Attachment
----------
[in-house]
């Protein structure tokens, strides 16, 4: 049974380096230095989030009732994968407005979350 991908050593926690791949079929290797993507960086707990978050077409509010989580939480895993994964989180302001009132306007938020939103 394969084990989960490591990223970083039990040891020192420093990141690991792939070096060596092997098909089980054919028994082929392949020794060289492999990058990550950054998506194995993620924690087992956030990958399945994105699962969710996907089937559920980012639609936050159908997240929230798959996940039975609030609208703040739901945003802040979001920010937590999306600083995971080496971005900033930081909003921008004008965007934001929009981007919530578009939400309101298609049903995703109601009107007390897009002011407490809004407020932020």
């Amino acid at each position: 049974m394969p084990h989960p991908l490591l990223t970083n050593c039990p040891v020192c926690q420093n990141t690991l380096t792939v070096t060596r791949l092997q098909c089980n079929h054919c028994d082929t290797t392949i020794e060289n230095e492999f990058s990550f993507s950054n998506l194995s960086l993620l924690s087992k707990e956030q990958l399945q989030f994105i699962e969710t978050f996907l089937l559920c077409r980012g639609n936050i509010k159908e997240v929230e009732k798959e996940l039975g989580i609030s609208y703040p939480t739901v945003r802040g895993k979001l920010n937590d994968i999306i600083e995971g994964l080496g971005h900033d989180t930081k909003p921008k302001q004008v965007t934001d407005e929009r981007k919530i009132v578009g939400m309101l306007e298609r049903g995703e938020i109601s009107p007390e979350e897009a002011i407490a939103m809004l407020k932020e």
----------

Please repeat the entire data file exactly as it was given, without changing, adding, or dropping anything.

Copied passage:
[in-house]
């Protein structure tokens, strides 16, 4: 049974380096230095989030009732994968407005979350 991908050593926690791949079929290797993507960086707990978050077409509010989580939480895993994964989180302001009132306007938020939103 394969084990989960490591990223970083039990040891020192420093990141690991792939070096060596092997098909089980054919028994082929392949020794060289492999990058990550950054998506194995993620924690087992956030990958399945994105699962969710996907089937559920980012639609936050159908997240929230798959996940039975609030609208703040739901945003802040979001920010937590999306600083995971080496971005900033930081909003921008004008965007934001929009981007919530578009939400309101298609049903995703109601009107007390897009002011407490809004407020932020």
């Amino acid at each position: 049974m394969p084990h989960p991908l490591l990223t970083n050593c039990p040891v020192c926690q420093n990141t690991l380096t792939v070096t060596r791949l092997q098909c089980n079929h054919c028994d082929t290797t392949i020794e060289n230095e492999f990058s990550f993507s950054n998506l194995s960086l993620l924690s087992k707990e956030q990958l399945q989030f994105i699962e969710t978050f996907l089937l559920c077409r980012g639609n936050i509010k159908e997240v929230e009732k798959e996940l039975g989580i609030s609208y703040p939480t739901v945003r802040g895993k979001l920010n937590d994968i999306i600083e995971g994964l080496g971005h900033d989180t930081k909003p921008k302001q004008v965007t934001d407005e929009r981007k919530i009132v578009g939400m309101l306007e298609r049903g995703e938020i109601s009107p007390e979350e897009a002011i407490a939103m809004l407020k932020e």